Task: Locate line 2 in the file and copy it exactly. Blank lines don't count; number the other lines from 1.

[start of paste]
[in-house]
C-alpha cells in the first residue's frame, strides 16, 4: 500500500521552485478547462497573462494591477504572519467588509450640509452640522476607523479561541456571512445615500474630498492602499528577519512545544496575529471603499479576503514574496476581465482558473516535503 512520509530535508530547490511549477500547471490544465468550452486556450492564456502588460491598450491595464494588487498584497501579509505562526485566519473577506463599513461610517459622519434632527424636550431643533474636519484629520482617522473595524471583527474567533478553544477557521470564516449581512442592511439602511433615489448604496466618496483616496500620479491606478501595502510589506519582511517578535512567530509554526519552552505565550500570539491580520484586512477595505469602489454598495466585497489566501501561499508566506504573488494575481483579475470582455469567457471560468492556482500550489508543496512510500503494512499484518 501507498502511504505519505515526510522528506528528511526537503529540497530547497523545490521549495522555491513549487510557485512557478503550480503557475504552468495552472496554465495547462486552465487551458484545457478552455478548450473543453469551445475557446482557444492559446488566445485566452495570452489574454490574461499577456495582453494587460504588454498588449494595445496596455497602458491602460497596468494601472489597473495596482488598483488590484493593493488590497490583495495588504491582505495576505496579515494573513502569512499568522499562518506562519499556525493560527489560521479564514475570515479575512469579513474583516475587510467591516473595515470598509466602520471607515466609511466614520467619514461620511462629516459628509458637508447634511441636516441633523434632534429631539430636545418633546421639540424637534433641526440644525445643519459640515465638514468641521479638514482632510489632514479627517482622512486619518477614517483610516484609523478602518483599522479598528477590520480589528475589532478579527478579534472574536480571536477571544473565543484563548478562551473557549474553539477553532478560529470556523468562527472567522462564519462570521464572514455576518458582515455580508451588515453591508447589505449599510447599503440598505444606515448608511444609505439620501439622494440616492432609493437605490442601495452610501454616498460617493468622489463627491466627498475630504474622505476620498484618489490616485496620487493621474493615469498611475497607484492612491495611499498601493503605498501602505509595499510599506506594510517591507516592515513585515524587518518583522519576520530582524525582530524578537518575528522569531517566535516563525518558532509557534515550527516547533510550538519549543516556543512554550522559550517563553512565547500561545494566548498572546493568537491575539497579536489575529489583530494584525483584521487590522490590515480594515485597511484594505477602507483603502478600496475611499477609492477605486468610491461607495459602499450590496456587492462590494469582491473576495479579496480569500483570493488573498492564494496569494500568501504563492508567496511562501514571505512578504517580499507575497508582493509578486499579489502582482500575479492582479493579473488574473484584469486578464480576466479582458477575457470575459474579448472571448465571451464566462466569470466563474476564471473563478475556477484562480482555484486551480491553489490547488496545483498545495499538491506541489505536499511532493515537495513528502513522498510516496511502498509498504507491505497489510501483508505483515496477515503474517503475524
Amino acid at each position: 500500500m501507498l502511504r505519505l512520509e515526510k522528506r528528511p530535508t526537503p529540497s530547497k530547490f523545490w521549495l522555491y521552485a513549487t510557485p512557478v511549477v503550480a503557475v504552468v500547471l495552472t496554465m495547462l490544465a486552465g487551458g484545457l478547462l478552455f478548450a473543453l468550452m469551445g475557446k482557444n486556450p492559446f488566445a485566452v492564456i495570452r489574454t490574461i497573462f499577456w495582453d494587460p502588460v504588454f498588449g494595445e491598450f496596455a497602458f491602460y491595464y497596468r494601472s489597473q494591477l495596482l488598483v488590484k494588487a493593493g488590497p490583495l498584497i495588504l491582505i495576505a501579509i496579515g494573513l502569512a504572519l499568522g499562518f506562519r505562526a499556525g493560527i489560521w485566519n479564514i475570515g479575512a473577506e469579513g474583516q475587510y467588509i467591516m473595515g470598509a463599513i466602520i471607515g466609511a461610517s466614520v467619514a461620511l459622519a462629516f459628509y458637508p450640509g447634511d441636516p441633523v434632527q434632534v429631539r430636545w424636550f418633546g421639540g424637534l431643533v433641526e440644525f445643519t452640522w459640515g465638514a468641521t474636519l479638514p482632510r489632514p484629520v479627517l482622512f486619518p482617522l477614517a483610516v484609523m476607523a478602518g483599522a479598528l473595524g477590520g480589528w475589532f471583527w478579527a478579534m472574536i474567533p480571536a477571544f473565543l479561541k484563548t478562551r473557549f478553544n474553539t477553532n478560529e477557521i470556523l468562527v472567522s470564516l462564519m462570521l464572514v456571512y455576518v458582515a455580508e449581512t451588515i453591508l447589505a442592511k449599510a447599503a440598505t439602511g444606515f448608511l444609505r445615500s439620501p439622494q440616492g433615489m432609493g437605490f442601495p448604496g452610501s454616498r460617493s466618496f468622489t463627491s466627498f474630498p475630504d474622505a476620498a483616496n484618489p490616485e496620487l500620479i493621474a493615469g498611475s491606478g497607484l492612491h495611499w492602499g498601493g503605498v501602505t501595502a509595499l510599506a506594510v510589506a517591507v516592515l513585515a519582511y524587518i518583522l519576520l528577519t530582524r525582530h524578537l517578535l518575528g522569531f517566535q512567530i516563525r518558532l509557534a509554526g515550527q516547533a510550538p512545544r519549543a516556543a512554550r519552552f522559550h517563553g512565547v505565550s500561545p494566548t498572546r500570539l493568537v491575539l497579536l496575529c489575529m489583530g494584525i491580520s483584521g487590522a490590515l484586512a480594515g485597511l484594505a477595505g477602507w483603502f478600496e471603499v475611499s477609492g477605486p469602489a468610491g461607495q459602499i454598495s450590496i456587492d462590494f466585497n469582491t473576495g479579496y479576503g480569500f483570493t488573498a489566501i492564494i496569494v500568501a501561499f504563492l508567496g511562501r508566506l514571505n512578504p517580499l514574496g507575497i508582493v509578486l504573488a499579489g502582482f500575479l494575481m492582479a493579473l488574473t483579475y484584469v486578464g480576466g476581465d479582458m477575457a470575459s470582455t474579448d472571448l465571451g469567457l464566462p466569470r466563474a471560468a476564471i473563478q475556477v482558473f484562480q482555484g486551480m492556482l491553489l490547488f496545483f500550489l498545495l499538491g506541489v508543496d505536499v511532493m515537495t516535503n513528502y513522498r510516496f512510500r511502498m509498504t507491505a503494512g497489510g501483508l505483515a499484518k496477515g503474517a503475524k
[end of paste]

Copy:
C-alpha cells in the first residue's frame, strides 16, 4: 500500500521552485478547462497573462494591477504572519467588509450640509452640522476607523479561541456571512445615500474630498492602499528577519512545544496575529471603499479576503514574496476581465482558473516535503 512520509530535508530547490511549477500547471490544465468550452486556450492564456502588460491598450491595464494588487498584497501579509505562526485566519473577506463599513461610517459622519434632527424636550431643533474636519484629520482617522473595524471583527474567533478553544477557521470564516449581512442592511439602511433615489448604496466618496483616496500620479491606478501595502510589506519582511517578535512567530509554526519552552505565550500570539491580520484586512477595505469602489454598495466585497489566501501561499508566506504573488494575481483579475470582455469567457471560468492556482500550489508543496512510500503494512499484518 501507498502511504505519505515526510522528506528528511526537503529540497530547497523545490521549495522555491513549487510557485512557478503550480503557475504552468495552472496554465495547462486552465487551458484545457478552455478548450473543453469551445475557446482557444492559446488566445485566452495570452489574454490574461499577456495582453494587460504588454498588449494595445496596455497602458491602460497596468494601472489597473495596482488598483488590484493593493488590497490583495495588504491582505495576505496579515494573513502569512499568522499562518506562519499556525493560527489560521479564514475570515479575512469579513474583516475587510467591516473595515470598509466602520471607515466609511466614520467619514461620511462629516459628509458637508447634511441636516441633523434632534429631539430636545418633546421639540424637534433641526440644525445643519459640515465638514468641521479638514482632510489632514479627517482622512486619518477614517483610516484609523478602518483599522479598528477590520480589528475589532478579527478579534472574536480571536477571544473565543484563548478562551473557549474553539477553532478560529470556523468562527472567522462564519462570521464572514455576518458582515455580508451588515453591508447589505449599510447599503440598505444606515448608511444609505439620501439622494440616492432609493437605490442601495452610501454616498460617493468622489463627491466627498475630504474622505476620498484618489490616485496620487493621474493615469498611475497607484492612491495611499498601493503605498501602505509595499510599506506594510517591507516592515513585515524587518518583522519576520530582524525582530524578537518575528522569531517566535516563525518558532509557534515550527516547533510550538519549543516556543512554550522559550517563553512565547500561545494566548498572546493568537491575539497579536489575529489583530494584525483584521487590522490590515480594515485597511484594505477602507483603502478600496475611499477609492477605486468610491461607495459602499450590496456587492462590494469582491473576495479579496480569500483570493488573498492564494496569494500568501504563492508567496511562501514571505512578504517580499507575497508582493509578486499579489502582482500575479492582479493579473488574473484584469486578464480576466479582458477575457470575459474579448472571448465571451464566462466569470466563474476564471473563478475556477484562480482555484486551480491553489490547488496545483498545495499538491506541489505536499511532493515537495513528502513522498510516496511502498509498504507491505497489510501483508505483515496477515503474517503475524